Credit: Lady Wasabi
In November 2008, I pointed readers to Brazil's caipirinha law, which sought to strictly "set standards for identity and quality" of the national cocktail by requiring that only cachaça, sugar, and lime be used.
The Guardian now tells us that Leblon has taken this up as its latest cause as the Brazil-market counterpart to the Legalize Cachaça campaign.
"We formally declare that we no longer wish to see our caipirinha being made with vodka or sake instead of cachaça," reads the campaign manifesto, the brainchild of the Cachaça Leblon brand. "We do not accept that this drink, which is famous and respected around the world, be disrespected in Brazil."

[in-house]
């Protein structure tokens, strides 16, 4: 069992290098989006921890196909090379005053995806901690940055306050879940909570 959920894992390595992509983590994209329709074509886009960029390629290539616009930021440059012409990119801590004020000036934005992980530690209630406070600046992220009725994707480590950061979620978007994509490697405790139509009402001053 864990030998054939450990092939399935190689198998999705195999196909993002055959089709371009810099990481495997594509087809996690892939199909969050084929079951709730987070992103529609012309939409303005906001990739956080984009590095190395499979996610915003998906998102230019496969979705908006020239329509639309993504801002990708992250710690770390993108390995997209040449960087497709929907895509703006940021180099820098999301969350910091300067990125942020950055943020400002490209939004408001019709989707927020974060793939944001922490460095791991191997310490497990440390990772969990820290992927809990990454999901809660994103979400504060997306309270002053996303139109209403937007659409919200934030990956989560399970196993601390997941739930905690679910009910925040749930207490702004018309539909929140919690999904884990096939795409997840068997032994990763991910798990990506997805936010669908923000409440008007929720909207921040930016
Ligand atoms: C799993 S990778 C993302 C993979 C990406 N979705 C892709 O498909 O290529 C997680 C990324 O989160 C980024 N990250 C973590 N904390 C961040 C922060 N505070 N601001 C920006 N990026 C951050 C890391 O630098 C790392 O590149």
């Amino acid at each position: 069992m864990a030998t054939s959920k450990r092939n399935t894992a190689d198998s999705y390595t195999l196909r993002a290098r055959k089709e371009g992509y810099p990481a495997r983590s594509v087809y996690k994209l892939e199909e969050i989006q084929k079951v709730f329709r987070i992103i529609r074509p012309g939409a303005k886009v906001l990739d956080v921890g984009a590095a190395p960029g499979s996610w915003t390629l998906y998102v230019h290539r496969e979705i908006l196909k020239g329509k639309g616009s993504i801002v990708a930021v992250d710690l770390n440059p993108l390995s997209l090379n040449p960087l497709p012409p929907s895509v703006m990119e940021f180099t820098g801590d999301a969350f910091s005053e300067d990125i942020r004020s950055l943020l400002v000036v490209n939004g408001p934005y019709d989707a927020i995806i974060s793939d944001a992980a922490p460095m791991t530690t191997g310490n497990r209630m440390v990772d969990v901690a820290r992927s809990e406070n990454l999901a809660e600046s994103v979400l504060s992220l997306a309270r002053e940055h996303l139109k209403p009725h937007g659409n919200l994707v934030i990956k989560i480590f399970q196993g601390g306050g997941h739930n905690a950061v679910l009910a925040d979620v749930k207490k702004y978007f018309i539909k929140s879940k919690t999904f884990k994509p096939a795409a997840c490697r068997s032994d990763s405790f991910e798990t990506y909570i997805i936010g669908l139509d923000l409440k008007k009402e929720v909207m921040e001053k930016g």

Fair enough. In my original post, I looked askance at the law as yet another example of regulators-gone-wild. I still think that marketers, more than government, should take the lead here.
What this effort shouldn't discourage is the use of the basic elements of the caipirinha (alcohol, sweetener, fruit) as a mixology test bench. Define a "caipirinha" as cachaça, sugar, and lime, yes... but don't mess with my Succubus Kiss Caipirinha.